A week before Joe Biden announced Kamala Harris as his running mate, Harris introduced the Uterine Fibroid Research and Education Act, a bill that will help push research and education surrounding uterine fibroids to the forefront, helping women get the critical information and care they need.
"Millions of women across the country are affected by uterine fibroids, which can present serious health complications," Harris said in a press release. "Complications from uterine fibroids can lead to maternal mortality and morbidity, an ongoing crisis especially for Black women," she continued. The bill was introduced in the House of Representatives by Congresswoman Yvette Clarke, who stated: "This bill is an important first step towards making women's healthcare a priority."
Uterine fibroids are one of the most common gynecological conditions, yet there is a lack of awareness, education, and prioritisation about uterine fibroids, which the introduction of the legistlation will hopefully change. In the US, it's estimated that 26 million women between the ages of 15 and 50 have uterine fibroids, and more than 15 million of them will experience associated symptoms or health concerns, according to a 2017 evidence summary. For more information on what the legislation entails, continue reading.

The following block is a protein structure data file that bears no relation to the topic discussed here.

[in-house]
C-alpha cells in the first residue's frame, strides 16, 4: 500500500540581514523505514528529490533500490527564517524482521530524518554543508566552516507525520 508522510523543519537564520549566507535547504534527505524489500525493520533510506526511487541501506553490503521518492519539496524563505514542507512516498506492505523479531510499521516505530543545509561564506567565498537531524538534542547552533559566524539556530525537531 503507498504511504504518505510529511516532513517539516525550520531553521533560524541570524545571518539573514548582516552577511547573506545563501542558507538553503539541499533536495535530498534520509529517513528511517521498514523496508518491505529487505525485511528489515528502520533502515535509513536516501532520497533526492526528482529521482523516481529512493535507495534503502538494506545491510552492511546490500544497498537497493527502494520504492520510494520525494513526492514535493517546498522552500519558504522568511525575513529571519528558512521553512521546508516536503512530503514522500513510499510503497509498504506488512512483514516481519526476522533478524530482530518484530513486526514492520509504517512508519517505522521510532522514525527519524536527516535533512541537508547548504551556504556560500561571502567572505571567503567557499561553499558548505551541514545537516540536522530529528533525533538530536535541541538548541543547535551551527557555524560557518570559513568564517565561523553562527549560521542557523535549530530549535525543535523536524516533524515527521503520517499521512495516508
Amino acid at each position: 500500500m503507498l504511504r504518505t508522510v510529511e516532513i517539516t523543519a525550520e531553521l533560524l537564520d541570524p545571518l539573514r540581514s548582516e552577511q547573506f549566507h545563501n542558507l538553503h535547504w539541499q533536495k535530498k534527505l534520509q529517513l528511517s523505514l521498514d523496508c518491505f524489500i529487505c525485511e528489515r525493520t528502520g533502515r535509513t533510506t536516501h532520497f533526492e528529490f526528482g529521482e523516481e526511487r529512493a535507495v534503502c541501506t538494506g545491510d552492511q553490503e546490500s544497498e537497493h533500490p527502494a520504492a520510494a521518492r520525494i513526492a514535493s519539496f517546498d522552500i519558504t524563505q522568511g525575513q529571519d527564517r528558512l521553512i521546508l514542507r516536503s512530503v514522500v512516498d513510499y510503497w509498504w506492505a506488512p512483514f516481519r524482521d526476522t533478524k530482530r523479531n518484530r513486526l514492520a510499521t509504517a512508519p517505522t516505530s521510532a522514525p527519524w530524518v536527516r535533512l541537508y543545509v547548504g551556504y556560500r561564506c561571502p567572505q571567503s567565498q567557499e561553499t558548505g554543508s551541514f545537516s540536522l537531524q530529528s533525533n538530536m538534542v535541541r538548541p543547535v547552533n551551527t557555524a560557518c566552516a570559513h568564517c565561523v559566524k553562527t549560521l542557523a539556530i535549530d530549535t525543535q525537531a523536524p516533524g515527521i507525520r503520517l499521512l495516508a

A Closer Look at the Uterine Fibroid Research and Education Act
- Provide $30 million anually for FY21-FY25 (fiscal year 2021 to fiscal year 2025) to the National Institutes of Health to expand research on uterine fibroids.
- Direct the Centres for Medicare and Medicaid Services to expand the Chronic Conditions Warehouse research database to include data on the services provided to women who experience symptoms of uterine fibroids.
- Create a uterine fibroids public education program through the Centres for Disease Control and Prevention to disseminate information on the incidence and prevalence of uterine fibroids among women, including the elevated risks for women of colour, and the available treatment options.
- Direct the Health Resources and Service Administration, in consultation with medical societies, to develop and disseminate information regarding uterine fibroids to health care providers, including the elevated risk for women of colour to develop uterine fibroids and the available treatment options.